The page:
If it were me I'd get all of that coating off (either sand blast or chemical) and spot weld it in various spots.

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    Re: Welding baffles in oil pan

    Quote Originally Posted by Chad86tsi View Post
    Pop rivets. Sorry, but welding isn't always the best answer. Just overlap the existing shelf where surfaces are flat with the new baffle.
    I was thinking steel pop rivets after seeing the red circles where it attaches. He could weld the rivets on the outside to prevent leaks with Er70s. Dont know why he would use ER309L. Seems like 309 would brake to easy.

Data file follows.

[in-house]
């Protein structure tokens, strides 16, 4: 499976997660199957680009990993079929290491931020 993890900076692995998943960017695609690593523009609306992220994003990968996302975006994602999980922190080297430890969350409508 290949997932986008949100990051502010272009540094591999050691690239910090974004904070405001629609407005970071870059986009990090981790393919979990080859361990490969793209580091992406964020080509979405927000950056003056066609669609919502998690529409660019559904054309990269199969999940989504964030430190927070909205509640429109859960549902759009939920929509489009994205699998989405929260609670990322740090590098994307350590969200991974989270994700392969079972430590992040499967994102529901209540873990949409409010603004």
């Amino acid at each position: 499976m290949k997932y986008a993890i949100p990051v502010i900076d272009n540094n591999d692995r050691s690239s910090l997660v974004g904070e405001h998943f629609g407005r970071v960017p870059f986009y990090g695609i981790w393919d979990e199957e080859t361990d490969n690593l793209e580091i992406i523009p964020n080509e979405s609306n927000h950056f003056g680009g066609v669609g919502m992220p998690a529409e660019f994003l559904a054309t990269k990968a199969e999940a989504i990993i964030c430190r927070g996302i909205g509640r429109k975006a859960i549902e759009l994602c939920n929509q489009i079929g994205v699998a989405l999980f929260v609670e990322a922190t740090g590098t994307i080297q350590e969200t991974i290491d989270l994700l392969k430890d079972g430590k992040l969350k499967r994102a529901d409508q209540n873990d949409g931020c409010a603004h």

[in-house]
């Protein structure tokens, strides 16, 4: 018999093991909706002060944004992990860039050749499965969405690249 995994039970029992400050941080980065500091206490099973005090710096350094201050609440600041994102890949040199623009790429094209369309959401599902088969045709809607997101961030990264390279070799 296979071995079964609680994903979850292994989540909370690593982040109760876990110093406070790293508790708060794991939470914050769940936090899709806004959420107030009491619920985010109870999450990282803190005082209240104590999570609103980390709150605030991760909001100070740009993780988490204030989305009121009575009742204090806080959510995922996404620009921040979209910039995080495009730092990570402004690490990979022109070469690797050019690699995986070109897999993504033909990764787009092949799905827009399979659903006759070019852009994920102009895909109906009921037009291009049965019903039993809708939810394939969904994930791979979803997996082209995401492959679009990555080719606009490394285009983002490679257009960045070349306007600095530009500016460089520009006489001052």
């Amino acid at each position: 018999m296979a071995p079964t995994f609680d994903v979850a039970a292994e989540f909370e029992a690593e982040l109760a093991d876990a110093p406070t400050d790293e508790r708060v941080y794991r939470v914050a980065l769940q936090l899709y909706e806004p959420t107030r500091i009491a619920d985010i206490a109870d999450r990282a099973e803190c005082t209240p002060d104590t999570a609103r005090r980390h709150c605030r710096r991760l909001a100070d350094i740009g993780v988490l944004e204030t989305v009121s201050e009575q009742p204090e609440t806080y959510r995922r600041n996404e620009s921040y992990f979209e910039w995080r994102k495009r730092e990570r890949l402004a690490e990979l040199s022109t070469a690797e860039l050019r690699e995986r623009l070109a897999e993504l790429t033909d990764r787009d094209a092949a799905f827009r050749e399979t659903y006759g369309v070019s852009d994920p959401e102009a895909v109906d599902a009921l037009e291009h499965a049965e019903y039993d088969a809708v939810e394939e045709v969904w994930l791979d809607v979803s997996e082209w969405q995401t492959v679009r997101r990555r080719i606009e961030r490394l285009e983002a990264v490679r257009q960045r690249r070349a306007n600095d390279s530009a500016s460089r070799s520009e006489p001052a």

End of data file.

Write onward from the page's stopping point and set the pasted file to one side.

Last edited by Insaneride; 04-19-2018 at 12:02 PM.

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    Re: Welding baffles in oil pan

    Quote Originally Posted by Insaneride View Post
    Dont know why he would ask about ER309L. Seems like 309 would brake to easy.
    Only my own ignorance, because I have 1/6" in that material. Should I get 1/16" ER70S2/6?

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    Re: Welding baffles in oil pan

    I believe Er70 is good for 70,000 lbs/ square inch. Dont think it needs to be that strong but the 309 has more tendency to crack in my limited experience. I do think rivets would eliminate problems the pros mentioned above tho and you can still weld on the outside without the mentioned problems. You could braze with SiCu SilBronze instead of 309. The SiCu would hold up better than 309 for that application on a race car in my opinion but ER70 would my choice.


    EDIT: maybee somebody will correct my ignorance but I would just use your 0.030 ER70 if you decide to weld rivets from outside of the pan. Weld or braze would help prevent leaks at the rivets IMO.